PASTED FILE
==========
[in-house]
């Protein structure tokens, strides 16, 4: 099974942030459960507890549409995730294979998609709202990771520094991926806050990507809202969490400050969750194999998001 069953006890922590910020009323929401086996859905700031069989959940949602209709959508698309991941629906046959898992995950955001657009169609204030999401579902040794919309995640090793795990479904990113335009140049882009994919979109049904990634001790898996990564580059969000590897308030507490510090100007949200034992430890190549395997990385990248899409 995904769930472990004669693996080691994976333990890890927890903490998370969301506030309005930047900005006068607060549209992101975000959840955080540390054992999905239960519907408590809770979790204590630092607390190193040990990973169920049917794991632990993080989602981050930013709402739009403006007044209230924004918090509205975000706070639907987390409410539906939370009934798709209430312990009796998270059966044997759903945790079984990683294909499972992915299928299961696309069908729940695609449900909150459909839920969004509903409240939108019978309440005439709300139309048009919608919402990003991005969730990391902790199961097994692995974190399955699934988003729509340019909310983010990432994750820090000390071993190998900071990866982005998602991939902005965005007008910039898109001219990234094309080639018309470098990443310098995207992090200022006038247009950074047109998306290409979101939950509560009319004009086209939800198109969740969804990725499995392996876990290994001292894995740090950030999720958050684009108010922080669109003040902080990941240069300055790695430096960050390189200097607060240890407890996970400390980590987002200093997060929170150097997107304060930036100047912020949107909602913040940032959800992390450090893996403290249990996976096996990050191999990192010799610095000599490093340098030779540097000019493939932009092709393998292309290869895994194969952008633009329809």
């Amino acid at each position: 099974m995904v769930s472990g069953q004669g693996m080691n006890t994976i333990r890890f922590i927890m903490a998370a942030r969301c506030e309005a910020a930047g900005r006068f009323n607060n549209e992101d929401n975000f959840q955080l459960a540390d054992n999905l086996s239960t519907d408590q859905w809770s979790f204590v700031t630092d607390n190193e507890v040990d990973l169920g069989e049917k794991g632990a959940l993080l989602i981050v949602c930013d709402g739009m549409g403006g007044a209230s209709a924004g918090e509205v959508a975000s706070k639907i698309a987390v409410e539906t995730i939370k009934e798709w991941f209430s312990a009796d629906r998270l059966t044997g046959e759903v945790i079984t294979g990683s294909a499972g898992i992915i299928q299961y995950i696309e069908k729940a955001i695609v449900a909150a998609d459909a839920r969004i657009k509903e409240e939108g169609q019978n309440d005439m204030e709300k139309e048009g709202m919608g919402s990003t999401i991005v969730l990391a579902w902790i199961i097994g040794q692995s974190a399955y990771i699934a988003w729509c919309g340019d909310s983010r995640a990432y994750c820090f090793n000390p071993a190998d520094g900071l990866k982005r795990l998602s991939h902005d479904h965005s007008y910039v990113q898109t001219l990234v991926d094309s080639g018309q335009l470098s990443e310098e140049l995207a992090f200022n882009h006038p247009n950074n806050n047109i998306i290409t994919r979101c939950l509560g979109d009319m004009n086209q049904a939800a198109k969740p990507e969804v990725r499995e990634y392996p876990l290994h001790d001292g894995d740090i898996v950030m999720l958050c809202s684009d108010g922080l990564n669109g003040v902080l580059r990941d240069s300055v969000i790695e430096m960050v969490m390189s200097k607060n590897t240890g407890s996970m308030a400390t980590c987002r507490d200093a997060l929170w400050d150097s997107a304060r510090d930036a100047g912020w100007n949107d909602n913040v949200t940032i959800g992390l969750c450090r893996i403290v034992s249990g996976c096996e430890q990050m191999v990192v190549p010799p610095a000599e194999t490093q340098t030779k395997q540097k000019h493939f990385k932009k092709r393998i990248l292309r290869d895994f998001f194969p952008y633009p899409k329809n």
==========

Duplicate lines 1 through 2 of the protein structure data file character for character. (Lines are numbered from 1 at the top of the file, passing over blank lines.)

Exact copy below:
[in-house]
């Protein structure tokens, strides 16, 4: 099974942030459960507890549409995730294979998609709202990771520094991926806050990507809202969490400050969750194999998001 069953006890922590910020009323929401086996859905700031069989959940949602209709959508698309991941629906046959898992995950955001657009169609204030999401579902040794919309995640090793795990479904990113335009140049882009994919979109049904990634001790898996990564580059969000590897308030507490510090100007949200034992430890190549395997990385990248899409 995904769930472990004669693996080691994976333990890890927890903490998370969301506030309005930047900005006068607060549209992101975000959840955080540390054992999905239960519907408590809770979790204590630092607390190193040990990973169920049917794991632990993080989602981050930013709402739009403006007044209230924004918090509205975000706070639907987390409410539906939370009934798709209430312990009796998270059966044997759903945790079984990683294909499972992915299928299961696309069908729940695609449900909150459909839920969004509903409240939108019978309440005439709300139309048009919608919402990003991005969730990391902790199961097994692995974190399955699934988003729509340019909310983010990432994750820090000390071993190998900071990866982005998602991939902005965005007008910039898109001219990234094309080639018309470098990443310098995207992090200022006038247009950074047109998306290409979101939950509560009319004009086209939800198109969740969804990725499995392996876990290994001292894995740090950030999720958050684009108010922080669109003040902080990941240069300055790695430096960050390189200097607060240890407890996970400390980590987002200093997060929170150097997107304060930036100047912020949107909602913040940032959800992390450090893996403290249990996976096996990050191999990192010799610095000599490093340098030779540097000019493939932009092709393998292309290869895994194969952008633009329809």